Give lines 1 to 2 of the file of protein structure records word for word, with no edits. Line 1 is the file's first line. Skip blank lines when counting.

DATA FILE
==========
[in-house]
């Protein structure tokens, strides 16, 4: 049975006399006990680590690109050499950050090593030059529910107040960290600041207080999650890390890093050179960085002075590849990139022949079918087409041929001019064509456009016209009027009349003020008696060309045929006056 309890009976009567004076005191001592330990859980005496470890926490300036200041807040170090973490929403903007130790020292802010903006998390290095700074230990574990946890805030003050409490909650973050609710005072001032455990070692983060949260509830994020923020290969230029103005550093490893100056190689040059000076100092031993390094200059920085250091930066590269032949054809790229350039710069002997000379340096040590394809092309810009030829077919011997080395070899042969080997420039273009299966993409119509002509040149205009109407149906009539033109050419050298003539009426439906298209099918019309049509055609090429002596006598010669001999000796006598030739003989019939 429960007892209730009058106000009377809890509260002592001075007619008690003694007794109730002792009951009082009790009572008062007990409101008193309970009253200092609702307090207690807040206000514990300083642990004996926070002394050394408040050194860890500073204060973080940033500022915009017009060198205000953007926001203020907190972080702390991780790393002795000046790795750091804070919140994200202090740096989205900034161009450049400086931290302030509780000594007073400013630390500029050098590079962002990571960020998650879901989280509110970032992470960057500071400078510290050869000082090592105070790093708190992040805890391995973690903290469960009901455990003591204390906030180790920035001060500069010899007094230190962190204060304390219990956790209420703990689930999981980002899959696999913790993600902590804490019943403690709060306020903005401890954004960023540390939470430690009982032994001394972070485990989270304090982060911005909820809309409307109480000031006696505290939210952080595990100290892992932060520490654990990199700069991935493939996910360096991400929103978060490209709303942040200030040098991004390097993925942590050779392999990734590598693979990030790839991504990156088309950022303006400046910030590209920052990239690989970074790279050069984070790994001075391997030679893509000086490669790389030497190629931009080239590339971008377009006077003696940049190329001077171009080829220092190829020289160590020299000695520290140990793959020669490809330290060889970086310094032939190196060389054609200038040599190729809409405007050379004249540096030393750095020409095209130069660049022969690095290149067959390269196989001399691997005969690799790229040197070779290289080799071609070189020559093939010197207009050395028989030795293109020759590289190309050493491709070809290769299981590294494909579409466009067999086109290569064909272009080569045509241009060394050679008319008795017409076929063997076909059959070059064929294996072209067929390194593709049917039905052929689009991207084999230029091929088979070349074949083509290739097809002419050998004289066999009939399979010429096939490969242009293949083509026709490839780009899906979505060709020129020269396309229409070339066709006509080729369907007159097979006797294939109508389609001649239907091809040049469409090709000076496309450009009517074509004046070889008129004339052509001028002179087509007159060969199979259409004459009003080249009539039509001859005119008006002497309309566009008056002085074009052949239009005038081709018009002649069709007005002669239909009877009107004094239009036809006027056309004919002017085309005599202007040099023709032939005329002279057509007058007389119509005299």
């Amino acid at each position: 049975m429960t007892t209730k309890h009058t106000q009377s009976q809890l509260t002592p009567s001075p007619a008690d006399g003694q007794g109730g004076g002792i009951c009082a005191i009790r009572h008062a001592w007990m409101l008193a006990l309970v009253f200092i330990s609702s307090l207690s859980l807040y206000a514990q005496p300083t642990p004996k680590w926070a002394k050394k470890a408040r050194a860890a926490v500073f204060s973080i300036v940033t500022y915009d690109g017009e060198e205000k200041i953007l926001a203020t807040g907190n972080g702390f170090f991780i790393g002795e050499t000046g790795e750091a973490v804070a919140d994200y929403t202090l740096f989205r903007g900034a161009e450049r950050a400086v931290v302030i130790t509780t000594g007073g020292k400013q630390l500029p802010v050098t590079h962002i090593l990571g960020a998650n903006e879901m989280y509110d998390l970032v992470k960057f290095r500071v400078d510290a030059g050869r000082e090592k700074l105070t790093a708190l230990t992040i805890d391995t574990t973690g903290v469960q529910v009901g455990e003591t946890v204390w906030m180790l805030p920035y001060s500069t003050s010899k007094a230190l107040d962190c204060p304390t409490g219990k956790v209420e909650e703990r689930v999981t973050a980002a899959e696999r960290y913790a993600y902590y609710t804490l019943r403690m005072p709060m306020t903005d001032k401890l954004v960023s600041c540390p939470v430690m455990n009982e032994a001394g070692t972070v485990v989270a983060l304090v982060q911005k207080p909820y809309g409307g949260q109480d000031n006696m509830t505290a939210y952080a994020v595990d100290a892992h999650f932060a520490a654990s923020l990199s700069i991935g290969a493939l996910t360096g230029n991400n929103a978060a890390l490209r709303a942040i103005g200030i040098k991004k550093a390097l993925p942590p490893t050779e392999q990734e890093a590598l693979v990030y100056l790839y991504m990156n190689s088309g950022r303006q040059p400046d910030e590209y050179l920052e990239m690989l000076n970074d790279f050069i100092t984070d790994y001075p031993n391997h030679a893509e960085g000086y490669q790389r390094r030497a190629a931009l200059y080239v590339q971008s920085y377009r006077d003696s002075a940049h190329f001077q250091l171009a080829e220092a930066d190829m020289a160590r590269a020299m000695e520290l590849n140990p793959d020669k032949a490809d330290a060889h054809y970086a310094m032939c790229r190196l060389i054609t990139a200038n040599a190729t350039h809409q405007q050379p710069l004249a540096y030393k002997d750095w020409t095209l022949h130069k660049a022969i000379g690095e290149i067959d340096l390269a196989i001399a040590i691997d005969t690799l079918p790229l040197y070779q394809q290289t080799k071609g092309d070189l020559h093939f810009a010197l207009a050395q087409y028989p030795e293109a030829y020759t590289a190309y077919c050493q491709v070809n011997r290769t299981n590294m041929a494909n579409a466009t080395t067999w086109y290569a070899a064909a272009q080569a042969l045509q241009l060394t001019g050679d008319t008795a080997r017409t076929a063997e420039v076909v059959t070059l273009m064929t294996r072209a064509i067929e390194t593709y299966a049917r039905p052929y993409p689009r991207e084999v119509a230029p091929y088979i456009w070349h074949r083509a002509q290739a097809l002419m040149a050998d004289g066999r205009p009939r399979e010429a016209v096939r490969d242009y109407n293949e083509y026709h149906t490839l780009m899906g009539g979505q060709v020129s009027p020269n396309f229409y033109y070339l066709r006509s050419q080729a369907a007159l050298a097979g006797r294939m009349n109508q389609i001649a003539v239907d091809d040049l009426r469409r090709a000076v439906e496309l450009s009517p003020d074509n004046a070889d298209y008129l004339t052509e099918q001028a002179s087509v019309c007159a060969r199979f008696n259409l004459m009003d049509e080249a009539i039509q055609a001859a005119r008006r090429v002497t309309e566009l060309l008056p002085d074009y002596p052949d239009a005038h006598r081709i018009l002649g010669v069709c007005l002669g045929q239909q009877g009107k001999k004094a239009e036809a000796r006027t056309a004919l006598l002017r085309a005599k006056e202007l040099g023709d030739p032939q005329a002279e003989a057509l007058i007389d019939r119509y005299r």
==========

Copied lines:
[in-house]
């Protein structure tokens, strides 16, 4: 049975006399006990680590690109050499950050090593030059529910107040960290600041207080999650890390890093050179960085002075590849990139022949079918087409041929001019064509456009016209009027009349003020008696060309045929006056 309890009976009567004076005191001592330990859980005496470890926490300036200041807040170090973490929403903007130790020292802010903006998390290095700074230990574990946890805030003050409490909650973050609710005072001032455990070692983060949260509830994020923020290969230029103005550093490893100056190689040059000076100092031993390094200059920085250091930066590269032949054809790229350039710069002997000379340096040590394809092309810009030829077919011997080395070899042969080997420039273009299966993409119509002509040149205009109407149906009539033109050419050298003539009426439906298209099918019309049509055609090429002596006598010669001999000796006598030739003989019939 429960007892209730009058106000009377809890509260002592001075007619008690003694007794109730002792009951009082009790009572008062007990409101008193309970009253200092609702307090207690807040206000514990300083642990004996926070002394050394408040050194860890500073204060973080940033500022915009017009060198205000953007926001203020907190972080702390991780790393002795000046790795750091804070919140994200202090740096989205900034161009450049400086931290302030509780000594007073400013630390500029050098590079962002990571960020998650879901989280509110970032992470960057500071400078510290050869000082090592105070790093708190992040805890391995973690903290469960009901455990003591204390906030180790920035001060500069010899007094230190962190204060304390219990956790209420703990689930999981980002899959696999913790993600902590804490019943403690709060306020903005401890954004960023540390939470430690009982032994001394972070485990989270304090982060911005909820809309409307109480000031006696505290939210952080595990100290892992932060520490654990990199700069991935493939996910360096991400929103978060490209709303942040200030040098991004390097993925942590050779392999990734590598693979990030790839991504990156088309950022303006400046910030590209920052990239690989970074790279050069984070790994001075391997030679893509000086490669790389030497190629931009080239590339971008377009006077003696940049190329001077171009080829220092190829020289160590020299000695520290140990793959020669490809330290060889970086310094032939190196060389054609200038040599190729809409405007050379004249540096030393750095020409095209130069660049022969690095290149067959390269196989001399691997005969690799790229040197070779290289080799071609070189020559093939010197207009050395028989030795293109020759590289190309050493491709070809290769299981590294494909579409466009067999086109290569064909272009080569045509241009060394050679008319008795017409076929063997076909059959070059064929294996072209067929390194593709049917039905052929689009991207084999230029091929088979070349074949083509290739097809002419050998004289066999009939399979010429096939490969242009293949083509026709490839780009899906979505060709020129020269396309229409070339066709006509080729369907007159097979006797294939109508389609001649239907091809040049469409090709000076496309450009009517074509004046070889008129004339052509001028002179087509007159060969199979259409004459009003080249009539039509001859005119008006002497309309566009008056002085074009052949239009005038081709018009002649069709007005002669239909009877009107004094239009036809006027056309004919002017085309005599202007040099023709032939005329002279057509007058007389119509005299």